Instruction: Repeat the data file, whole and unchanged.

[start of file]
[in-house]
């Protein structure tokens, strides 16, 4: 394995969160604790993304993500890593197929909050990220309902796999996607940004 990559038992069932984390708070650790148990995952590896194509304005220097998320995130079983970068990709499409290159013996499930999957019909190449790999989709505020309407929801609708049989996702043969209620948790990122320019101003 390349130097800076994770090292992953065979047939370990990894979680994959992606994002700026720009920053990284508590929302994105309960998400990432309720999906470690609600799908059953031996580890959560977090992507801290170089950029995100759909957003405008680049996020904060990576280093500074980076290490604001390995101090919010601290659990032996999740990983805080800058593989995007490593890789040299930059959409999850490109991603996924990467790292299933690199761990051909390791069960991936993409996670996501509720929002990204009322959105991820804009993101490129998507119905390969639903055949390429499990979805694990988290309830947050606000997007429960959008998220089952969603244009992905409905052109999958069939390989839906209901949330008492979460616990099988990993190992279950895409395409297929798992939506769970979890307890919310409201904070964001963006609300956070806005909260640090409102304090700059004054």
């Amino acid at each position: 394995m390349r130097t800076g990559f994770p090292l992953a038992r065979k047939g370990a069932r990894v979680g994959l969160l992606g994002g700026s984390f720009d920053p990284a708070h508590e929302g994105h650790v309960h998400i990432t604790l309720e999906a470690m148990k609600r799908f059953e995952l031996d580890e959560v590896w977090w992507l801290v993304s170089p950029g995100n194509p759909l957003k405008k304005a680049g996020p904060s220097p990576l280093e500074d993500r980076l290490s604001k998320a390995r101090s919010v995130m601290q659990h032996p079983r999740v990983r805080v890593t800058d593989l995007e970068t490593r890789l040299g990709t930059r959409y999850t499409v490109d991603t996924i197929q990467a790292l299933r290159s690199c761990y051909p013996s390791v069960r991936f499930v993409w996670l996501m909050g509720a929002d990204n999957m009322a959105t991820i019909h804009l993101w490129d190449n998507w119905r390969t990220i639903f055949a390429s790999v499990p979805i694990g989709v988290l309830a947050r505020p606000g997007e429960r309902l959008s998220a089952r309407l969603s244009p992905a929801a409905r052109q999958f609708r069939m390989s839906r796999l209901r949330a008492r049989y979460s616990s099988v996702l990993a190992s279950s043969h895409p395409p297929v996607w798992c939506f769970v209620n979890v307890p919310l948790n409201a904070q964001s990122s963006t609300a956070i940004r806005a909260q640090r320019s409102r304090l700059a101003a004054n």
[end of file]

[in-house]
């Protein structure tokens, strides 16, 4: 394995969160604790993304993500890593197929909050990220309902796999996607940004 990559038992069932984390708070650790148990995952590896194509304005220097998320995130079983970068990709499409290159013996499930999957019909190449790999989709505020309407929801609708049989996702043969209620948790990122320019101003 390349130097800076994770090292992953065979047939370990990894979680994959992606994002700026720009920053990284508590929302994105309960998400990432309720999906470690609600799908059953031996580890959560977090992507801290170089950029995100759909957003405008680049996020904060990576280093500074980076290490604001390995101090919010601290659990032996999740990983805080800058593989995007490593890789040299930059959409999850490109991603996924990467790292299933690199761990051909390791069960991936993409996670996501509720929002990204009322959105991820804009993101490129998507119905390969639903055949390429499990979805694990988290309830947050606000997007429960959008998220089952969603244009992905409905052109999958069939390989839906209901949330008492979460616990099988990993190992279950895409395409297929798992939506769970979890307890919310409201904070964001963006609300956070806005909260640090409102304090700059004054």
């Amino acid at each position: 394995m390349r130097t800076g990559f994770p090292l992953a038992r065979k047939g370990a069932r990894v979680g994959l969160l992606g994002g700026s984390f720009d920053p990284a708070h508590e929302g994105h650790v309960h998400i990432t604790l309720e999906a470690m148990k609600r799908f059953e995952l031996d580890e959560v590896w977090w992507l801290v993304s170089p950029g995100n194509p759909l957003k405008k304005a680049g996020p904060s220097p990576l280093e500074d993500r980076l290490s604001k998320a390995r101090s919010v995130m601290q659990h032996p079983r999740v990983r805080v890593t800058d593989l995007e970068t490593r890789l040299g990709t930059r959409y999850t499409v490109d991603t996924i197929q990467a790292l299933r290159s690199c761990y051909p013996s390791v069960r991936f499930v993409w996670l996501m909050g509720a929002d990204n999957m009322a959105t991820i019909h804009l993101w490129d190449n998507w119905r390969t990220i639903f055949a390429s790999v499990p979805i694990g989709v988290l309830a947050r505020p606000g997007e429960r309902l959008s998220a089952r309407l969603s244009p992905a929801a409905r052109q999958f609708r069939m390989s839906r796999l209901r949330a008492r049989y979460s616990s099988v996702l990993a190992s279950s043969h895409p395409p297929v996607w798992c939506f769970v209620n979890v307890p919310l948790n409201a904070q964001s990122s963006t609300a956070i940004r806005a909260q640090r320019s409102r304090l700059a101003a004054n």